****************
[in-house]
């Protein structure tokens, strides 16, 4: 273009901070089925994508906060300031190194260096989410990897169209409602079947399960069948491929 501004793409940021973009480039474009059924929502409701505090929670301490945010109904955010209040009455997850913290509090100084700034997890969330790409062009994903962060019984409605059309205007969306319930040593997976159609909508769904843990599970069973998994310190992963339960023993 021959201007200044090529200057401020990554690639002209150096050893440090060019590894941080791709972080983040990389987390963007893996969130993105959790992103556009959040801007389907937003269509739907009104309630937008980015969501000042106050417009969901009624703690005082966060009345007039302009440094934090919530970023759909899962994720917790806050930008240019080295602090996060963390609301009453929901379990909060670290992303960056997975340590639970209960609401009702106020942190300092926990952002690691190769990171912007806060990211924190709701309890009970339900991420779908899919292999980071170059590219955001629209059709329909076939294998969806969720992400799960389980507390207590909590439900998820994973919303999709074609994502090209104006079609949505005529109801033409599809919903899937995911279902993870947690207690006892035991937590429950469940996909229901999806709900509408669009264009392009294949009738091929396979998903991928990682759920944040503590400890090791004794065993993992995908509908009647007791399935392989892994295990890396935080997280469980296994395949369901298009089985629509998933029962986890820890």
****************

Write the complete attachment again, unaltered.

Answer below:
[in-house]
């Protein structure tokens, strides 16, 4: 273009901070089925994508906060300031190194260096989410990897169209409602079947399960069948491929 501004793409940021973009480039474009059924929502409701505090929670301490945010109904955010209040009455997850913290509090100084700034997890969330790409062009994903962060019984409605059309205007969306319930040593997976159609909508769904843990599970069973998994310190992963339960023993 021959201007200044090529200057401020990554690639002209150096050893440090060019590894941080791709972080983040990389987390963007893996969130993105959790992103556009959040801007389907937003269509739907009104309630937008980015969501000042106050417009969901009624703690005082966060009345007039302009440094934090919530970023759909899962994720917790806050930008240019080295602090996060963390609301009453929901379990909060670290992303960056997975340590639970209960609401009702106020942190300092926990952002690691190769990171912007806060990211924190709701309890009970339900991420779908899919292999980071170059590219955001629209059709329909076939294998969806969720992400799960389980507390207590909590439900998820994973919303999709074609994502090209104006079609949505005529109801033409599809919903899937995911279902993870947690207690006892035991937590429950469940996909229901999806709900509408669009264009392009294949009738091929396979998903991928990682759920944040503590400890090791004794065993993992995908509908009647007791399935392989892994295990890396935080997280469980296994395949369901298009089985629509998933029962986890820890």